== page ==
Harriet Brewing anniversary, St. Paul Grill bourbon dinner this week in food

bourbon.jpg
Wrap your throat around St. Paul Grill's exclusive bourbon
If your New Year's Resolution involved dialing back your booze intake, you might want to sit this Week in Food out, because we've got a bourbon dinner, a California wine dinner, and a celebration of Harriet Brewing's first anniversary all in the span of this January week.

1/25
Get your hands on the St. Paul Grill's custom blend of six- and eight-year-old premium bourbon, crafted exclusively for the Grill by Kentucky's Woodford Distillery, at tonight's Bourbon Dinner. The five-course meal, created by St. Paul Grill executive chef Adam Bartos, is epic, so we'll just throw a few dishes at you to get the salivary glands chugging: pan seared scallops with preserved Meyer lemon, crème fraiche and caviar; grilled prawns with white cheddar chive hominy grits and crispy Nuskies bacon; and a chocolate bourbon truffle trio. It goes without saying that bourbon drinks and cocktails will be everywhere, and to recover from your night the hotel hooks you up with a complimentary cigar upon your departure. The dinner is $100 per person and begins at 6 p.m. with a cocktail hour. For reservations call 651.224.7455.

1/26
Boost your wine knowledge by heading to Colette Bar & Bistro at the Sofitel for the January edition of their monthly series exploring wine regions of the world. Executive chef Mark Crane will create a specialty menu of French cuisine to complement a selection of wines from various regions of California like Monterey and Santa Barbara. Dishes will include pan-seared Chilean sea bass and duck breast "à l'orange" among others. The dinner begins at 6:30 p.m. and costs $65. To reserve your seat call 952.656.5913.

Of course, dining for a cause is good too, and you can Go Red for Women at Sanctuary tonight to help prevent heart disease among women. Make a reservation between 5 and 9:30 p.m. and you can nab the chef's six-course tasting menu. As you can probably guess, all the dishes are red themed, from the red beet lobster salsa on the ahi tuna to the raspberry truffle ice cream on the brownie. The cost of the meal is $45, and adding the wine pairings tacks on an additional $15. To reserve a seat call 612.339.5058.

1/27
Happy Birthday Harriet Brewing! To celebrate its first anniversary, Harriet Brewing will take over all 12 taps at the Blue Nile Friday from 4 p.m. until close. You can try flights of Harriet beers while enjoying loads of live music, like the Jazz Band Super Combo, I Like You and Flared Bass Collective. Advance tickets are $8, and if it doesn't sell out you can net one for $10 at the door.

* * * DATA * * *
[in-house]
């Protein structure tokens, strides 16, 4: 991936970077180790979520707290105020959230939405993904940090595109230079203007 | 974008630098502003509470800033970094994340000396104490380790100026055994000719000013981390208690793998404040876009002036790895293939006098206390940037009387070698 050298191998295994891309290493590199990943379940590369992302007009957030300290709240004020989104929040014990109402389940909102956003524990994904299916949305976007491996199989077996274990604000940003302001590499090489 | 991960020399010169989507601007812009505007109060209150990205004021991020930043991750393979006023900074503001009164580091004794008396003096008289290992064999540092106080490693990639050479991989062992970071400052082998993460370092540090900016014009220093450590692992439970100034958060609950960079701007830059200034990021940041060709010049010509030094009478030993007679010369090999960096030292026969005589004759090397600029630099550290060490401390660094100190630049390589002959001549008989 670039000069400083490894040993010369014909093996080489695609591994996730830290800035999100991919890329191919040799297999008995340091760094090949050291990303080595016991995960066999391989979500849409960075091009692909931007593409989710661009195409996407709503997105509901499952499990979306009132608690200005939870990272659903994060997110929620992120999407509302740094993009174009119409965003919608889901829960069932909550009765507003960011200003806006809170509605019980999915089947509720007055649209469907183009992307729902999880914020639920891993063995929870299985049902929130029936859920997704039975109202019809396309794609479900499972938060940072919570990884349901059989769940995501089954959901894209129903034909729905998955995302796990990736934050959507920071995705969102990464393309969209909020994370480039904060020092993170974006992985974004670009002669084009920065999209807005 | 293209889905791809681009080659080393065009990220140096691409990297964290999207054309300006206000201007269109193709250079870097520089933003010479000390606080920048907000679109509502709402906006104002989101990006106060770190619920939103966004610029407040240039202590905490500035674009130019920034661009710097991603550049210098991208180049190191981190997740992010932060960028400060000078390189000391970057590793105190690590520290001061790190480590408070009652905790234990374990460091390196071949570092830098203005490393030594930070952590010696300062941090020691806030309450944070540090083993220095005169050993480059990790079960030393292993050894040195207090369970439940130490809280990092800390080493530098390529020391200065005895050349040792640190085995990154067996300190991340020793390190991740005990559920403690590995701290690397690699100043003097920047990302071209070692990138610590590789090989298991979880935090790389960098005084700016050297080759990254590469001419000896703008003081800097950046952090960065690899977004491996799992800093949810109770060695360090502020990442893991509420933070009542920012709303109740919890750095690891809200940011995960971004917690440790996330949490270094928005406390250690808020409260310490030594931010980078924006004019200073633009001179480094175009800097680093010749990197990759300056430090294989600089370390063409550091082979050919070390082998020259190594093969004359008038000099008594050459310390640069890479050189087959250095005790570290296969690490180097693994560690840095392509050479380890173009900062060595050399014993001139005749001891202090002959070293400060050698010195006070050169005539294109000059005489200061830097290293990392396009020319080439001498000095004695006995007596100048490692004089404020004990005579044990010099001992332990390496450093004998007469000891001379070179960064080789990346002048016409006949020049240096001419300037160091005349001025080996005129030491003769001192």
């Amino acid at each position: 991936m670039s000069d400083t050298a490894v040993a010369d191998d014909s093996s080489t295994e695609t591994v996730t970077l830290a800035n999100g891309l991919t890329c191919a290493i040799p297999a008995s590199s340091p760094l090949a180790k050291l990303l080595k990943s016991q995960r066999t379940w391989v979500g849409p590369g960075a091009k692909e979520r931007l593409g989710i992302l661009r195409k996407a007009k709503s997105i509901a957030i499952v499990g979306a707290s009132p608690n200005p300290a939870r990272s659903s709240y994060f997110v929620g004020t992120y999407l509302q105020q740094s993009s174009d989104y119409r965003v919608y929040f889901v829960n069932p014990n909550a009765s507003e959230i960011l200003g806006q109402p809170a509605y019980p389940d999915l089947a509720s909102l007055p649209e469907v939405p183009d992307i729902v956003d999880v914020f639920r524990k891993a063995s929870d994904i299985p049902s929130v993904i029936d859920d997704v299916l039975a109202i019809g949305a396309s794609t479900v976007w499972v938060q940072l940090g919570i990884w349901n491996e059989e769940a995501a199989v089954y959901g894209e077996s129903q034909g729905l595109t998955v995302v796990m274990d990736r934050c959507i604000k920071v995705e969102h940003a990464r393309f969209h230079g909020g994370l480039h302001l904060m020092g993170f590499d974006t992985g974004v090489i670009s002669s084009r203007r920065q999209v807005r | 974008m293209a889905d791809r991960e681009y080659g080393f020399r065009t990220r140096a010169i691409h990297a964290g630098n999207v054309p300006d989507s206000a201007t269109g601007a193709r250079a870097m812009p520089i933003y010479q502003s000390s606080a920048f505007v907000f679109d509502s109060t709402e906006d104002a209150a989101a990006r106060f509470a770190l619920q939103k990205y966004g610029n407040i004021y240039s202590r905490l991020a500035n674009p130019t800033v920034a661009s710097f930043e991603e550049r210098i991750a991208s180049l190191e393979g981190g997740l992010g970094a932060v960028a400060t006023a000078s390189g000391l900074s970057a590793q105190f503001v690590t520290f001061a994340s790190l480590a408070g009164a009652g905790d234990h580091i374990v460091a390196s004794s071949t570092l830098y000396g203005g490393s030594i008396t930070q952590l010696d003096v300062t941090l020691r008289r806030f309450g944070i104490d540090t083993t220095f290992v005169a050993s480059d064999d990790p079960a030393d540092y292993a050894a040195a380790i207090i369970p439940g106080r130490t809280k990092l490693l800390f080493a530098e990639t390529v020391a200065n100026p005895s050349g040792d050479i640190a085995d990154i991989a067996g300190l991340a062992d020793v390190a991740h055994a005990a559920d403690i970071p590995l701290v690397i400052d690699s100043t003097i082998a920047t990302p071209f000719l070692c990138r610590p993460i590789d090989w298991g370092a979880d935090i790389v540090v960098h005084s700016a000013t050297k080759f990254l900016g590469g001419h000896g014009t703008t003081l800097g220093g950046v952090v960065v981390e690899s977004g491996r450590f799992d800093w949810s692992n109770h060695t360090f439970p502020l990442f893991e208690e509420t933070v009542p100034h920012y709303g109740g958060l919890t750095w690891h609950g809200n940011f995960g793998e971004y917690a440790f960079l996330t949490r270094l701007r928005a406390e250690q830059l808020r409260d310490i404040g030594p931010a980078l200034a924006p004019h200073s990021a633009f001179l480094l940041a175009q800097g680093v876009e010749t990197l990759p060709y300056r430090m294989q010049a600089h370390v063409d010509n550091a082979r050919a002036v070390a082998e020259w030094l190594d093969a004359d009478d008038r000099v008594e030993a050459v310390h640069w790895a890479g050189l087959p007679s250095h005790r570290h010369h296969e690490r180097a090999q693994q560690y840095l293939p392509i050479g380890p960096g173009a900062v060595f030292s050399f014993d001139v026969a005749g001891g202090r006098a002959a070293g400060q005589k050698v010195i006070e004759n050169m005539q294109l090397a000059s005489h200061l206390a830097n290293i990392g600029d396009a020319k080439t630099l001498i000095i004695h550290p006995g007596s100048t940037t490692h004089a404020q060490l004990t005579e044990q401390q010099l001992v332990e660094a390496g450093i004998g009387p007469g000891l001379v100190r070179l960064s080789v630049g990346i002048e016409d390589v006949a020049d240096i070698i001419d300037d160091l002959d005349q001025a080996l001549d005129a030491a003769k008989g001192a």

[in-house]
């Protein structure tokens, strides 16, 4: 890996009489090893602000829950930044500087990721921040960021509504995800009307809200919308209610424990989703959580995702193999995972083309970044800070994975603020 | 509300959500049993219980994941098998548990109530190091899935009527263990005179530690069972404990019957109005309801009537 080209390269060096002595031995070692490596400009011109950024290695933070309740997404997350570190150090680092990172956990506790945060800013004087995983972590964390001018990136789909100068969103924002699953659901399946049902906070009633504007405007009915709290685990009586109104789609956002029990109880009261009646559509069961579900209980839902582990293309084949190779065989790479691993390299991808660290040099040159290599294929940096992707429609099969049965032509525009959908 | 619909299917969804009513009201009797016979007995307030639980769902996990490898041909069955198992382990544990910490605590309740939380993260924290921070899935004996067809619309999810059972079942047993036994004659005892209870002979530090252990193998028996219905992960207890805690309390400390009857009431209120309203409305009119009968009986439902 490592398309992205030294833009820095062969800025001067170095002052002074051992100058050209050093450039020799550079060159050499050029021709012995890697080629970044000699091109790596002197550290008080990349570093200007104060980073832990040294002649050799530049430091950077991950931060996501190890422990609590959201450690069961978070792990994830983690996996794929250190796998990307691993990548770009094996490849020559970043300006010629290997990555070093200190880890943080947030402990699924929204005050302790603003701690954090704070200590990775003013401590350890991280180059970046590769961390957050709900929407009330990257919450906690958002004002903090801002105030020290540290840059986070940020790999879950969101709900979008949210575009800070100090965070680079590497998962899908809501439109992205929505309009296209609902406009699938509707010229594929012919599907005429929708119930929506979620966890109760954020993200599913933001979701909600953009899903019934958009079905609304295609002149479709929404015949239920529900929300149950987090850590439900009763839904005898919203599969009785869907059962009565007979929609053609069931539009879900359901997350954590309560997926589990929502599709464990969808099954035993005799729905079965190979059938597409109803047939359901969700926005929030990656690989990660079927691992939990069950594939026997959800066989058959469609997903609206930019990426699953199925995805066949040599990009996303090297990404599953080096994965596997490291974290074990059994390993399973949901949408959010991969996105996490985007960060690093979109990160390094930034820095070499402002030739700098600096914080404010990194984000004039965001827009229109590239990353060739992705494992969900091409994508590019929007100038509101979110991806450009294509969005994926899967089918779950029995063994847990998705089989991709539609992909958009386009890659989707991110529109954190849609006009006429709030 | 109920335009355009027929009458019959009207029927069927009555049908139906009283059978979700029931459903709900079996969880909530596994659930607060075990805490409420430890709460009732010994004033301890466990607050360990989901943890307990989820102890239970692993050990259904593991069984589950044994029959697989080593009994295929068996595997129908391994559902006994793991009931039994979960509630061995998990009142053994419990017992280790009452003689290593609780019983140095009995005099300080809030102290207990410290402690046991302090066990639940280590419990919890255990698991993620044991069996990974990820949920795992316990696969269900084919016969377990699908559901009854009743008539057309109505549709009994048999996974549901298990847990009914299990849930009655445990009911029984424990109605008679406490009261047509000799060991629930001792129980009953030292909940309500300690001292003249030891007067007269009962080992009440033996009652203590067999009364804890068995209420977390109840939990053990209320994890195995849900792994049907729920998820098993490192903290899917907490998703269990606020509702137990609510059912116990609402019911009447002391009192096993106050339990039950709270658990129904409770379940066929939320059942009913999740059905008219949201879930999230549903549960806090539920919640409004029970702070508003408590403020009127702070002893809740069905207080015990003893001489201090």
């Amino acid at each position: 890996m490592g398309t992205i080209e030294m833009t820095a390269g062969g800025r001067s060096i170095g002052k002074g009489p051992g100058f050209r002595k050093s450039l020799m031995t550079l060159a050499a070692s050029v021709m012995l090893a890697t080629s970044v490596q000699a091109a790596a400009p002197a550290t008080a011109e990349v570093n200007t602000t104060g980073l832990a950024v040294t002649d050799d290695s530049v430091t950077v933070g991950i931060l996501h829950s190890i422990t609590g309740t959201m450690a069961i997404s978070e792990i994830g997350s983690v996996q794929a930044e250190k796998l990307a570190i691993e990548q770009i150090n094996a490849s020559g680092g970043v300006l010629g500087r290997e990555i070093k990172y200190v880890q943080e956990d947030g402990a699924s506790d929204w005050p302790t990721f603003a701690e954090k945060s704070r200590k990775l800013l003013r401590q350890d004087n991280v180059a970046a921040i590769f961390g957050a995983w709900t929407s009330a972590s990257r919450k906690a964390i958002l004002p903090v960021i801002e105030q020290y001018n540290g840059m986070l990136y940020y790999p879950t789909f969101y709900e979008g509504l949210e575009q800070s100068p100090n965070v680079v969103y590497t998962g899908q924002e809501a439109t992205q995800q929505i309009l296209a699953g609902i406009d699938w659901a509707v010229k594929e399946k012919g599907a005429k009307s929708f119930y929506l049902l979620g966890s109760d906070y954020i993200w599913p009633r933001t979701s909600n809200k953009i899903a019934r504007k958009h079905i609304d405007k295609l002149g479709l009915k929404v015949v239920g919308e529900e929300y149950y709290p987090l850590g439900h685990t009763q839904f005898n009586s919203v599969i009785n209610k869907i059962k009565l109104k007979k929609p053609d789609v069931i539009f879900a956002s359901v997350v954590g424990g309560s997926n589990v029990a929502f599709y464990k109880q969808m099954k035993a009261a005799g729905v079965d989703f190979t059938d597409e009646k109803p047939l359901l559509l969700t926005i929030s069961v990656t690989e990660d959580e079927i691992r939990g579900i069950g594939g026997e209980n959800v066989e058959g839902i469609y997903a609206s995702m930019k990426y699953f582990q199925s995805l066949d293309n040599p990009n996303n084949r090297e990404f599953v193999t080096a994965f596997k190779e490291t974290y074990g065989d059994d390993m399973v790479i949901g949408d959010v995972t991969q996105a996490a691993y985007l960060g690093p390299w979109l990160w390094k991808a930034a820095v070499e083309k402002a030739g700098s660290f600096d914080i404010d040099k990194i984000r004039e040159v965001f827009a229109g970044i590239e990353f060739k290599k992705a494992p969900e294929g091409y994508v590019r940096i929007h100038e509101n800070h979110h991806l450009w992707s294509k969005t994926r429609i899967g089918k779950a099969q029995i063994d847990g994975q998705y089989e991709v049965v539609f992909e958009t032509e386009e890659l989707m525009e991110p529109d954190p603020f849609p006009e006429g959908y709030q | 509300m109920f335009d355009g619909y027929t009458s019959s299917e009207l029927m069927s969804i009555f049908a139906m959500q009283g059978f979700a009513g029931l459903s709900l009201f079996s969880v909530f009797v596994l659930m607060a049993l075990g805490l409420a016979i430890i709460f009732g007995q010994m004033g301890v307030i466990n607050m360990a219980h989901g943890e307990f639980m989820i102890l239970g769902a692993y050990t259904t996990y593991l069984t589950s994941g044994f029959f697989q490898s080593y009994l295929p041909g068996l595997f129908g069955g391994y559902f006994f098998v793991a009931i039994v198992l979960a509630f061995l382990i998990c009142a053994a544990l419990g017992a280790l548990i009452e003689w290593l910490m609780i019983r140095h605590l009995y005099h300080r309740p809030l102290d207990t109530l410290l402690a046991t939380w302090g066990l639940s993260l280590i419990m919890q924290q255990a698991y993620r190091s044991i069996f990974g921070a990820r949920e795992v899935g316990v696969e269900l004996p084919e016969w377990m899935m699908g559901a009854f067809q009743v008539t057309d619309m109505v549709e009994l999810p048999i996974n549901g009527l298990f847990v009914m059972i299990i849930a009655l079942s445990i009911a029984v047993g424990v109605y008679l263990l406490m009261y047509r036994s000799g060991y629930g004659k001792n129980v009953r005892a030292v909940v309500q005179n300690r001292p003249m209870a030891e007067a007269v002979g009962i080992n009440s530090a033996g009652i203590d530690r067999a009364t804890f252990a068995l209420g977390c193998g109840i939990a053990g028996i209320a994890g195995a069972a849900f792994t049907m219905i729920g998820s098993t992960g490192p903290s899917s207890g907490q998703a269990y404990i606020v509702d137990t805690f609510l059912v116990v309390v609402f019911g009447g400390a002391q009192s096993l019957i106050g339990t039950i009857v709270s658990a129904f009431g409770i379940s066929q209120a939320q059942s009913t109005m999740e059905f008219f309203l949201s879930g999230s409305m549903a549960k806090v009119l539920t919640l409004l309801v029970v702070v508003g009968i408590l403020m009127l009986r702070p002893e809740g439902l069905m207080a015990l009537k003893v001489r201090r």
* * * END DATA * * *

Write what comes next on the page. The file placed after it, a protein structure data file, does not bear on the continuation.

WHbeer_web.jpeg
Summit and Surly make for a hearty Sunday
1/29
Does winter give you a case of the sads? Shrug 'em off on Sunday when The Minnesota Landscape Arboretum hosts its first-ever Winter Hearty party today from 2 to 5 p.m. in the Oswald Visitor Center. The meal features heaps of comfort food from your favorite local restaurants: Famous Dave's, Barrio, Country Cake Cupboard and Cafe, to name a few. Plus you can get Surly and Summit beer and pours from Crofut, Garvin Heights, Crow River, Forestedge and Indian Island wineries. If that doesn't reel you in, try this on for size: live polka music. Reservations are $40 and can be made online or by calling 612.625.9875. All proceeds benefit the Arboretum.


Advertisement

My Voice Nation Help
2 comments
Westvanson
Westvanson

I wouldn't drink bourbon from the St. Paul Grill if they poured it down my throat from a funnel. They really went all out by aging it six or eight years! I've had bowel movements that lasted that long. Give me a break, please.

Curioso
Curioso

6 - 8 years is considered well-aged by many distillers of bourbon. Bourbon's optimal aging time differs from Scotch due to differences in climate and casks. Simply put, Scotch usually requires longer aging to be palatable, whereas bourbon matures more quickly.

Bourbons aged for longer than ten years have even been known to taste over-aged: excessively oaky, tannic and bitter. Older bourbon is necessarily more expensive, regardless of flavor, and therefore people who don't know much about whiskey but can do simple math equate longer age statements and a higher price with superior product. (As with everything, there are numerous exceptions to the above, of course.)

So chill out, Westvanson - and let me suggest some Ex-Lax for your affliction.

Now Trending

From the Vault

 

Loading...